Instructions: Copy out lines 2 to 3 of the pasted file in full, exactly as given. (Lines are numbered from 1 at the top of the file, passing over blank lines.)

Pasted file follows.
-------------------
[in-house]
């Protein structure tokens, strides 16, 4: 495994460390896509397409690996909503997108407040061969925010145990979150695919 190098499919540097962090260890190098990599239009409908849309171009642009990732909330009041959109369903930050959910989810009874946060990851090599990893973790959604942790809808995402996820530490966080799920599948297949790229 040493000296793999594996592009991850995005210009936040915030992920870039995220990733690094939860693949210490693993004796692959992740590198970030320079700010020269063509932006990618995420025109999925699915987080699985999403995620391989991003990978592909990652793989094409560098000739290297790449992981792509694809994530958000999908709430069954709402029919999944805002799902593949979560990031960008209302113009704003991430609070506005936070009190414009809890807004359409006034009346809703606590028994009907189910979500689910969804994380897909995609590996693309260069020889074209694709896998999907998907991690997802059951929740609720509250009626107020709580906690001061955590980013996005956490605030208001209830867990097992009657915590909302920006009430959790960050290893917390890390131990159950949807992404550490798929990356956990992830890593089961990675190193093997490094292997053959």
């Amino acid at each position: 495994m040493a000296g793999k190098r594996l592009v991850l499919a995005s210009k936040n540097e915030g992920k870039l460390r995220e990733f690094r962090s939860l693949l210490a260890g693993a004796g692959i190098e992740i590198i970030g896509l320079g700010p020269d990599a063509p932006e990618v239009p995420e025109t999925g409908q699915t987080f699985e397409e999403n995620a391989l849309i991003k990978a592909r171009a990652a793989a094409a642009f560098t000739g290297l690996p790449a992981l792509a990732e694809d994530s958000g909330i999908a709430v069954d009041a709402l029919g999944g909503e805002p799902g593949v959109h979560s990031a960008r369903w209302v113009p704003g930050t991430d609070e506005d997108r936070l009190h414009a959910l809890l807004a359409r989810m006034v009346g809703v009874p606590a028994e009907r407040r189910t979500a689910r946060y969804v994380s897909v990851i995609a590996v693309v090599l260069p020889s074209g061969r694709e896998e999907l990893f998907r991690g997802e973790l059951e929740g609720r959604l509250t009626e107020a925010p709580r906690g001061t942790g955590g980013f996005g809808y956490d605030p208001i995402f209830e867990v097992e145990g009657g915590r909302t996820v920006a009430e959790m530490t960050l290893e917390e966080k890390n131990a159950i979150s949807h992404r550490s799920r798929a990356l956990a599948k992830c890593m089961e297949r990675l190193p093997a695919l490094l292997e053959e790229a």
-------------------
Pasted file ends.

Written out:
């Protein structure tokens, strides 16, 4: 495994460390896509397409690996909503997108407040061969925010145990979150695919 190098499919540097962090260890190098990599239009409908849309171009642009990732909330009041959109369903930050959910989810009874946060990851090599990893973790959604942790809808995402996820530490966080799920599948297949790229 040493000296793999594996592009991850995005210009936040915030992920870039995220990733690094939860693949210490693993004796692959992740590198970030320079700010020269063509932006990618995420025109999925699915987080699985999403995620391989991003990978592909990652793989094409560098000739290297790449992981792509694809994530958000999908709430069954709402029919999944805002799902593949979560990031960008209302113009704003991430609070506005936070009190414009809890807004359409006034009346809703606590028994009907189910979500689910969804994380897909995609590996693309260069020889074209694709896998999907998907991690997802059951929740609720509250009626107020709580906690001061955590980013996005956490605030208001209830867990097992009657915590909302920006009430959790960050290893917390890390131990159950949807992404550490798929990356956990992830890593089961990675190193093997490094292997053959």
């Amino acid at each position: 495994m040493a000296g793999k190098r594996l592009v991850l499919a995005s210009k936040n540097e915030g992920k870039l460390r995220e990733f690094r962090s939860l693949l210490a260890g693993a004796g692959i190098e992740i590198i970030g896509l320079g700010p020269d990599a063509p932006e990618v239009p995420e025109t999925g409908q699915t987080f699985e397409e999403n995620a391989l849309i991003k990978a592909r171009a990652a793989a094409a642009f560098t000739g290297l690996p790449a992981l792509a990732e694809d994530s958000g909330i999908a709430v069954d009041a709402l029919g999944g909503e805002p799902g593949v959109h979560s990031a960008r369903w209302v113009p704003g930050t991430d609070e506005d997108r936070l009190h414009a959910l809890l807004a359409r989810m006034v009346g809703v009874p606590a028994e009907r407040r189910t979500a689910r946060y969804v994380s897909v990851i995609a590996v693309v090599l260069p020889s074209g061969r694709e896998e999907l990893f998907r991690g997802e973790l059951e929740g609720r959604l509250t009626e107020a925010p709580r906690g001061t942790g955590g980013f996005g809808y956490d605030p208001i995402f209830e867990v097992e145990g009657g915590r909302t996820v920006a009430e959790m530490t960050l290893e917390e966080k890390n131990a159950i979150s949807h992404r550490s799920r798929a990356l956990a599948k992830c890593m089961e297949r990675l190193p093997a695919l490094l292997e053959e790229a």